Background Preparations

Vocation stories seem to focus on the singular moments of one’s spiritual life. While I had some these types of moments during my discernment journey, it is easy to miss how God works through the repetitive experiences of our life to help shape us. Much as a craftsman shapes the metal of a chalice through repeated strokes of a hammer, God carefully formed my heart and mind to desire Him completely through three important ways as I was growing up.

First, I had an unexplainable attraction to Mary. Perhaps due to the fact my home parish was dedicated to Mary, we were taught the Rosary at a very early age in our parish grade school and I recall praying the Rosary to sleep every night as a child though I don’t recall anyone particularly suggesting or encouraging it. Over time, she really became a mother to me.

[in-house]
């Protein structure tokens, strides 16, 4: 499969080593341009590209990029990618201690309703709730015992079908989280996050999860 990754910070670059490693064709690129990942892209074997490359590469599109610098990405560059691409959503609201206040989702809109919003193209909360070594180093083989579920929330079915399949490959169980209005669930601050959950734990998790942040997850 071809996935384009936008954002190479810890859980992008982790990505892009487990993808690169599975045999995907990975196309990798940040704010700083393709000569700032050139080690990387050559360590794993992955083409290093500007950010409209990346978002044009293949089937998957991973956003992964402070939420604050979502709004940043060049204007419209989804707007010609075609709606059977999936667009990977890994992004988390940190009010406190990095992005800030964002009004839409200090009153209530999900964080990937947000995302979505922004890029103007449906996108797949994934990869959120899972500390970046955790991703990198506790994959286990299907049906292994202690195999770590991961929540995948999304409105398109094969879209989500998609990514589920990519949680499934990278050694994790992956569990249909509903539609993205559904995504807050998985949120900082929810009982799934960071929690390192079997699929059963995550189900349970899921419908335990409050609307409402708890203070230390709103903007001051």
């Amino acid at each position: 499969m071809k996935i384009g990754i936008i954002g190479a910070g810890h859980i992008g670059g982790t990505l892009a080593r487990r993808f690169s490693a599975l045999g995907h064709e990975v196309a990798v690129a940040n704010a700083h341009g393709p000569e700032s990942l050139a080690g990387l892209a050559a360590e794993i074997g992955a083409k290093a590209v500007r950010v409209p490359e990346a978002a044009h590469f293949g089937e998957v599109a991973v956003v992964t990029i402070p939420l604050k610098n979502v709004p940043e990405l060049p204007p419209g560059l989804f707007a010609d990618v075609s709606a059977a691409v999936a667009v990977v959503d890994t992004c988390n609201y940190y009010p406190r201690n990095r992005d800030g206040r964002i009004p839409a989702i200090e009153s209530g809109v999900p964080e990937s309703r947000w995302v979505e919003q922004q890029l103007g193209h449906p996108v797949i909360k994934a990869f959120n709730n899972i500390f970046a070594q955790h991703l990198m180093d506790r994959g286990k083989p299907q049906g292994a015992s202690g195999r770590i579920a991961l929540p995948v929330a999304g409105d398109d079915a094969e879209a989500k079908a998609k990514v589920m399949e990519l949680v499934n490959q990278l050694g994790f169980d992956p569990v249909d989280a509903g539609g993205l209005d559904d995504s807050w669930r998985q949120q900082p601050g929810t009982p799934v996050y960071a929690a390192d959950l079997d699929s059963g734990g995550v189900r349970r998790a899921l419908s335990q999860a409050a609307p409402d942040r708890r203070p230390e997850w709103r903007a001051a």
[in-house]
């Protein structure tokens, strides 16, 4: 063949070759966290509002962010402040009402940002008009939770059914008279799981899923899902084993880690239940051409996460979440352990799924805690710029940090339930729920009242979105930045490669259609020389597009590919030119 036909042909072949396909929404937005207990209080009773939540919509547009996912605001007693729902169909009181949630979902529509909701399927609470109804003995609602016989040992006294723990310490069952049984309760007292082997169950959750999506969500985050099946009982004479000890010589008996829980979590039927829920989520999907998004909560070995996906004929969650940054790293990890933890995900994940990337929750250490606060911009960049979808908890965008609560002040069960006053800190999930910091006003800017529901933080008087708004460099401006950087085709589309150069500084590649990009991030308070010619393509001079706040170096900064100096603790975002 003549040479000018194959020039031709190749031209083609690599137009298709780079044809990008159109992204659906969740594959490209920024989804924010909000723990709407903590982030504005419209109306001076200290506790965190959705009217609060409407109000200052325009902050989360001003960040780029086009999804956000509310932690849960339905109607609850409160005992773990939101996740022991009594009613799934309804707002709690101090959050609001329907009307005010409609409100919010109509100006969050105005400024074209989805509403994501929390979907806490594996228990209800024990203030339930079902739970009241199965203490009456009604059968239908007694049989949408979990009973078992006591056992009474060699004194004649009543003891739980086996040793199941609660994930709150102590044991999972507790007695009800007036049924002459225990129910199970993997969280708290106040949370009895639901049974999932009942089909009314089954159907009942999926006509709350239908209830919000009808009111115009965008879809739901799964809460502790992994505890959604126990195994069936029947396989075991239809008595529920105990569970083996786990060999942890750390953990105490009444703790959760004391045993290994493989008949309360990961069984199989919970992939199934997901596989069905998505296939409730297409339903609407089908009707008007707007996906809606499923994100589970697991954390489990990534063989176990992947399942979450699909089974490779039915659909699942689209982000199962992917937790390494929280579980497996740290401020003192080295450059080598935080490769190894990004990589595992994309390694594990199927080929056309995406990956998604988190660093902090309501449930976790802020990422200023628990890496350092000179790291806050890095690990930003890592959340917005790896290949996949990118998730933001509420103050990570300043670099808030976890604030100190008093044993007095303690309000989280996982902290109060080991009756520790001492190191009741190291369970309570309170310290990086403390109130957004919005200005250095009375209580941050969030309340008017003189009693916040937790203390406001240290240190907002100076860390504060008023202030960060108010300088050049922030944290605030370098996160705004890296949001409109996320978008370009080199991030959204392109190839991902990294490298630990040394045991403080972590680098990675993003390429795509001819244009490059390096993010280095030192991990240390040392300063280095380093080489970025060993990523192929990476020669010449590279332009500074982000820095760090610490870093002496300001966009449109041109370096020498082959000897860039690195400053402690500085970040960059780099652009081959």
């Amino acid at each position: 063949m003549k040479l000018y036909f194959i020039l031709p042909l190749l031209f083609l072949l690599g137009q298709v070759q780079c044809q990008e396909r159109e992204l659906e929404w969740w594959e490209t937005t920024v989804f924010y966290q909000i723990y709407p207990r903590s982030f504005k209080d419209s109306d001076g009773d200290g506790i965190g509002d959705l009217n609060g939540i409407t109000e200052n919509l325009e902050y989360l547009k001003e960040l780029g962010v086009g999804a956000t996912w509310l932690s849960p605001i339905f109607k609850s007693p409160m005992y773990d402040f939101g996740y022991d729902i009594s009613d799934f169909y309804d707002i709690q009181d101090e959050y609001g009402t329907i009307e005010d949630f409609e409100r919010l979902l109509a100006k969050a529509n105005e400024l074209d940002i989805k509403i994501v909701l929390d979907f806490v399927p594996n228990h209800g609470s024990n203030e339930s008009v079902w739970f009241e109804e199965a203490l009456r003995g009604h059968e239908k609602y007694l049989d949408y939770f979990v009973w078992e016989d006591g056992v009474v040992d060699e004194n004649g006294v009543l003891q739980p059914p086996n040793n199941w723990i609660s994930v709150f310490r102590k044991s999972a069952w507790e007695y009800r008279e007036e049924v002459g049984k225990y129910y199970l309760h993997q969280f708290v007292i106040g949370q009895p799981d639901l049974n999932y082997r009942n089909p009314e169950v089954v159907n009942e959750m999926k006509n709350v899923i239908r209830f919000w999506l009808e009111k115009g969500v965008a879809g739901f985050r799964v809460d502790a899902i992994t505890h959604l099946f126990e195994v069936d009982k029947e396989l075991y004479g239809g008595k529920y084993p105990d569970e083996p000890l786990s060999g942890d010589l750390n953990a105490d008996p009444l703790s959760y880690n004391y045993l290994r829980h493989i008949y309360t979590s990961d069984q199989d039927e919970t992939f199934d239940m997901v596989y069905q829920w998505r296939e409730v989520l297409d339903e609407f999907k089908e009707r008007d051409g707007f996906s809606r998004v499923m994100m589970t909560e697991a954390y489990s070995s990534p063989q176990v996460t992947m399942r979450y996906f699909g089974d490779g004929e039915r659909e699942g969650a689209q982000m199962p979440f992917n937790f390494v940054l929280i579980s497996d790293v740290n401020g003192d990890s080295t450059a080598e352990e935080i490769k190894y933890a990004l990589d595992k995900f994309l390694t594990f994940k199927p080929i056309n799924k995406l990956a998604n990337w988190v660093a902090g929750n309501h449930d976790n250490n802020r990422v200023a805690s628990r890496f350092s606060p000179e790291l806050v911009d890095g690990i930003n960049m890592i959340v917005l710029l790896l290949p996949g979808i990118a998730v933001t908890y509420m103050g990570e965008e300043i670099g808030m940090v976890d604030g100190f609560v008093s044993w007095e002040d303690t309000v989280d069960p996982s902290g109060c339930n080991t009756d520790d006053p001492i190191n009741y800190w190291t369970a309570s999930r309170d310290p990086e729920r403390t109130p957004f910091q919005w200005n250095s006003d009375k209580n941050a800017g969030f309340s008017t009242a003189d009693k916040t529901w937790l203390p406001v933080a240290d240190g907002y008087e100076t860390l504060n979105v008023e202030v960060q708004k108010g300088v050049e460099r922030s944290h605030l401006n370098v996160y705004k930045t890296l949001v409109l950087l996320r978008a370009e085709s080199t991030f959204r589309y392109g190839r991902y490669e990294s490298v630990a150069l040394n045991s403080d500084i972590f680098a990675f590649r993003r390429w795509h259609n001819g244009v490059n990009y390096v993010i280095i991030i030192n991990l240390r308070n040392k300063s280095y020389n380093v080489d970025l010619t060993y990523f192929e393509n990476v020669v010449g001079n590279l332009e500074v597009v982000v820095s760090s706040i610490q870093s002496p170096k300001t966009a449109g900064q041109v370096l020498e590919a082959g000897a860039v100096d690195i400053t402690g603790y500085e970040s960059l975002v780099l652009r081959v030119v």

Second, the Eucharist was hugely important to me. I distinctly recall my first Communion and knowing without a doubt Who it was I was receiving. It was an impressionable enough experience that I recall composing a simple twelve measure piano tune in commemoration of the occasion a few months later. Discovering Adoration through youth group in high school led me from simply reciting rote prayers to having a conversational relationship with Christ. Prayer before the Blessed Sacrament, particularly during college, helped keep me safe from much of the usual college craziness and helped me come to a greater understanding of who God made me to be.